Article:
You mentioned that public attention is focused on the most sensational aspects of the cloning research which you deplore. What steps should the scientific community have taken to focus attention on the science and the ethics of cloning, if you think any steps should have been taken?
Mr. VARMUS. Well, of course, the discovery was announced very abruptly. And, needless to say, the public's interest, the journalistic interest in the topic, overwhelmed the ability of the scientific community to refocus attention on other issues.
But, I think as just days have gone by, one can see a change in the newspaper accounts of the discovery--much deeper analyses and discussions of much more substantial issues than the cloning of your favorite movie star. So, I think that one of the advantages of the moratorium and the referral of the matter to the National Bioethics Advisory Commission is that we have a breathing space in which a more expansive dialogue can occur and the issues of greater scientific moment can be aired.
Mrs. MORELLA. I just wonder if we should have--if the scientific community should have prepared the public more for the research that was going on.
Mr. VARMUS. Well, sometimes it's difficult to prepare the public until the public is ready to be prepared. After all, a year ago there was an article featured very heavily in ''Nature'' magazine describing an early step in the cloning process, an experiment in which cells were taken from the early embryo, the blastocyst, placed into culture by Dr. Willmut and then used to--by the technique of nuclear transfer to generate an adult sheep. That was a riveting moment for scientists.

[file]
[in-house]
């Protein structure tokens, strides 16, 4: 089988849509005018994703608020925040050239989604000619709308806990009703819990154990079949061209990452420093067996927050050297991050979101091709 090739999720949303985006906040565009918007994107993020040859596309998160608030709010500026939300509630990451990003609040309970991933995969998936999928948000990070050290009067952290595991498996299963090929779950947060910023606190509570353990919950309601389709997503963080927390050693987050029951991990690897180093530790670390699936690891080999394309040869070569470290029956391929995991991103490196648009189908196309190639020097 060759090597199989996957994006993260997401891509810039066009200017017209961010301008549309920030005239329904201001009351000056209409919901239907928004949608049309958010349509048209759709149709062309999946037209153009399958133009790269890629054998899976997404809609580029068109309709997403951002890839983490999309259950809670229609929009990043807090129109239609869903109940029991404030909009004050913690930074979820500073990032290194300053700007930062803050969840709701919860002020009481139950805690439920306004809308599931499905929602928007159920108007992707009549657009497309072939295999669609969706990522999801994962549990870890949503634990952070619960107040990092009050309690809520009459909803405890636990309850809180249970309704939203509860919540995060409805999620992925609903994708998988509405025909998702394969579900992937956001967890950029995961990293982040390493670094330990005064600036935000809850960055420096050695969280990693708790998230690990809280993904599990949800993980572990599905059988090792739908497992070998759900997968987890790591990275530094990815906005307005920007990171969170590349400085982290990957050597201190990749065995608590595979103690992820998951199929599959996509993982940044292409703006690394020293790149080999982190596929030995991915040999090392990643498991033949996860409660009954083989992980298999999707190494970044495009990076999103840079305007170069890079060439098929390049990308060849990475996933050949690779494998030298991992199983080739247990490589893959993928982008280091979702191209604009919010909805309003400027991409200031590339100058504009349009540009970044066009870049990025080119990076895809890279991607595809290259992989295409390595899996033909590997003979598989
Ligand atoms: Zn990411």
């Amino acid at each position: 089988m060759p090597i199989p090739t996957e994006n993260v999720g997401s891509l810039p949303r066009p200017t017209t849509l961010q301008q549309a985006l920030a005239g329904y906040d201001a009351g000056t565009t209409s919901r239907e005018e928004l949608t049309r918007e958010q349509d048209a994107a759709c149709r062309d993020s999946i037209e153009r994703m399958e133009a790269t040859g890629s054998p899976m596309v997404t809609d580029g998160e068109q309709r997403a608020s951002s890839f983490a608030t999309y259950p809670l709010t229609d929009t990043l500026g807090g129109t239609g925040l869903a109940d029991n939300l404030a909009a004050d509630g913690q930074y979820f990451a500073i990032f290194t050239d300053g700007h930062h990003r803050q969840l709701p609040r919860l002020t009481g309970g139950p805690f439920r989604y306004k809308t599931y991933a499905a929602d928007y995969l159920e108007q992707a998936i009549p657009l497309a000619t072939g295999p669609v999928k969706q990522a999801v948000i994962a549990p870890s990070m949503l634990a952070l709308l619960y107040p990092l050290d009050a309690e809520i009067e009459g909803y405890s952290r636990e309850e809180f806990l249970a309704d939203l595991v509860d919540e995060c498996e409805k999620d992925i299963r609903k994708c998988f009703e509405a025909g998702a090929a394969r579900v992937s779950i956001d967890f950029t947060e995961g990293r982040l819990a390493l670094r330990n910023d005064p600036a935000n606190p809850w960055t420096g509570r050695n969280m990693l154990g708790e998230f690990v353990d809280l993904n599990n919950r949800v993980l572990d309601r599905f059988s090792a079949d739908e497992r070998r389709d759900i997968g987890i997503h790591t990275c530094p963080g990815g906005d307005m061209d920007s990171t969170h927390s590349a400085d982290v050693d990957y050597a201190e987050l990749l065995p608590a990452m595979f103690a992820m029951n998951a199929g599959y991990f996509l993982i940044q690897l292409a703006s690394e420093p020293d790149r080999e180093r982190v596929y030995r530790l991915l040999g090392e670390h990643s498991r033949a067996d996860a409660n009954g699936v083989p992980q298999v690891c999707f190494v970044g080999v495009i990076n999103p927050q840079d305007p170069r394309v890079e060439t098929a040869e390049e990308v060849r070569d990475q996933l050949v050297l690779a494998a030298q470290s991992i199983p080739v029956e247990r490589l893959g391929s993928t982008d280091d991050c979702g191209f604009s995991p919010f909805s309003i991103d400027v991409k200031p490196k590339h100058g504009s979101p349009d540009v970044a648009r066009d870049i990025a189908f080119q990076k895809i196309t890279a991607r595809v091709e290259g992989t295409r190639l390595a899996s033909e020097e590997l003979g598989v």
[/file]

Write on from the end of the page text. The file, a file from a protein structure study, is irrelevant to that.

Page 55 PREV PAGE TOP OF DOC Forty years ago, Dr. Gergen and his colleagues took cells from frog skin and other tissues and made a tadpole. That was pretty exciting, too.
But, I think sometimes it's difficult to capture widespread public attention until something extraordinary has occurred.
Mrs. MORELLA. Thank you. Dr. Rexroad, do you think that this will mean that we won't have to worry about endangered species?
Mr. REXROAD. Madam Chairwoman, I think it offers great possibilities for germplasm preservation. One of the things that we are up against in livestock species and zoo animals is that the current technologies that we use for freezing eggs, for freezing sperm, don't work equally well across all species.
Frequently, the types of cells that are described by Willmut and others, and particularly the fetal fibroblast, are quite susceptible to storage and cryopreservation. So, I think it does offer some possibilities, but we will have to see.
Mrs. MORELLA. Because of the scientific breakthrough, do you all have all of the information to be able to put it into the research you are doing to benefit from that part of it that is applicable?
I mean, how does the sharing take place?